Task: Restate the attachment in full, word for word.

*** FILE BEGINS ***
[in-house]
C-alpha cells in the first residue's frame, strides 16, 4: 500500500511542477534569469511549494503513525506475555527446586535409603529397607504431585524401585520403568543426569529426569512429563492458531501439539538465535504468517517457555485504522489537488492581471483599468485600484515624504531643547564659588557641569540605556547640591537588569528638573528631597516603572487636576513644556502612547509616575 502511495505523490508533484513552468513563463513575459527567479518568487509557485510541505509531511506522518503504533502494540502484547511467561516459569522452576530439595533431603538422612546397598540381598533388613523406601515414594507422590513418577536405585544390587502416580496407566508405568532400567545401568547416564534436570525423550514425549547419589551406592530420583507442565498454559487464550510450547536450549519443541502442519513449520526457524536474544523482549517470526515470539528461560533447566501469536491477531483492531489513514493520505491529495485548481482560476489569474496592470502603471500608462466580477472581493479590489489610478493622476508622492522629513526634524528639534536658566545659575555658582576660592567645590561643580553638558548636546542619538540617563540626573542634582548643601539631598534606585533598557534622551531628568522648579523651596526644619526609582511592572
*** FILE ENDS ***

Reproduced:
[in-house]
C-alpha cells in the first residue's frame, strides 16, 4: 500500500511542477534569469511549494503513525506475555527446586535409603529397607504431585524401585520403568543426569529426569512429563492458531501439539538465535504468517517457555485504522489537488492581471483599468485600484515624504531643547564659588557641569540605556547640591537588569528638573528631597516603572487636576513644556502612547509616575 502511495505523490508533484513552468513563463513575459527567479518568487509557485510541505509531511506522518503504533502494540502484547511467561516459569522452576530439595533431603538422612546397598540381598533388613523406601515414594507422590513418577536405585544390587502416580496407566508405568532400567545401568547416564534436570525423550514425549547419589551406592530420583507442565498454559487464550510450547536450549519443541502442519513449520526457524536474544523482549517470526515470539528461560533447566501469536491477531483492531489513514493520505491529495485548481482560476489569474496592470502603471500608462466580477472581493479590489489610478493622476508622492522629513526634524528639534536658566545659575555658582576660592567645590561643580553638558548636546542619538540617563540626573542634582548643601539631598534606585533598557534622551531628568522648579523651596526644619526609582511592572